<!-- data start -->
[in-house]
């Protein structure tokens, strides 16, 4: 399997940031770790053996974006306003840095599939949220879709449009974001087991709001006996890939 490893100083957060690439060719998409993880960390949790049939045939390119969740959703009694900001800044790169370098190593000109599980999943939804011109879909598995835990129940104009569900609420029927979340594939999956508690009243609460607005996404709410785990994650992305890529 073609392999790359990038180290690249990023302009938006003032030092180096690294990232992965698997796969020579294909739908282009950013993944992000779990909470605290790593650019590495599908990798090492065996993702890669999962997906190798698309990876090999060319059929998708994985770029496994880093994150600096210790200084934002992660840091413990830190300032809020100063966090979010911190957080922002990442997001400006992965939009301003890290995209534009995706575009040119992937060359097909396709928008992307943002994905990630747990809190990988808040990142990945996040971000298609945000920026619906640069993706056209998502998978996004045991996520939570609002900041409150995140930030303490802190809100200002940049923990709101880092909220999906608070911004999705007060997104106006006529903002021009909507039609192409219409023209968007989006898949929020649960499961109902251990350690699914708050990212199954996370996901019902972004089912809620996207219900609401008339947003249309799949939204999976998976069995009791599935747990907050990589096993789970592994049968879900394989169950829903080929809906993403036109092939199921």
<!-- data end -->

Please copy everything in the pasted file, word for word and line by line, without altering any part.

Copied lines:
[in-house]
């Protein structure tokens, strides 16, 4: 399997940031770790053996974006306003840095599939949220879709449009974001087991709001006996890939 490893100083957060690439060719998409993880960390949790049939045939390119969740959703009694900001800044790169370098190593000109599980999943939804011109879909598995835990129940104009569900609420029927979340594939999956508690009243609460607005996404709410785990994650992305890529 073609392999790359990038180290690249990023302009938006003032030092180096690294990232992965698997796969020579294909739908282009950013993944992000779990909470605290790593650019590495599908990798090492065996993702890669999962997906190798698309990876090999060319059929998708994985770029496994880093994150600096210790200084934002992660840091413990830190300032809020100063966090979010911190957080922002990442997001400006992965939009301003890290995209534009995706575009040119992937060359097909396709928008992307943002994905990630747990809190990988808040990142990945996040971000298609945000920026619906640069993706056209998502998978996004045991996520939570609002900041409150995140930030303490802190809100200002940049923990709101880092909220999906608070911004999705007060997104106006006529903002021009909507039609192409219409023209968007989006898949929020649960499961109902251990350690699914708050990212199954996370996901019902972004089912809620996207219900609401008339947003249309799949939204999976998976069995009791599935747990907050990589096993789970592994049968879900394989169950829903080929809906993403036109092939199921």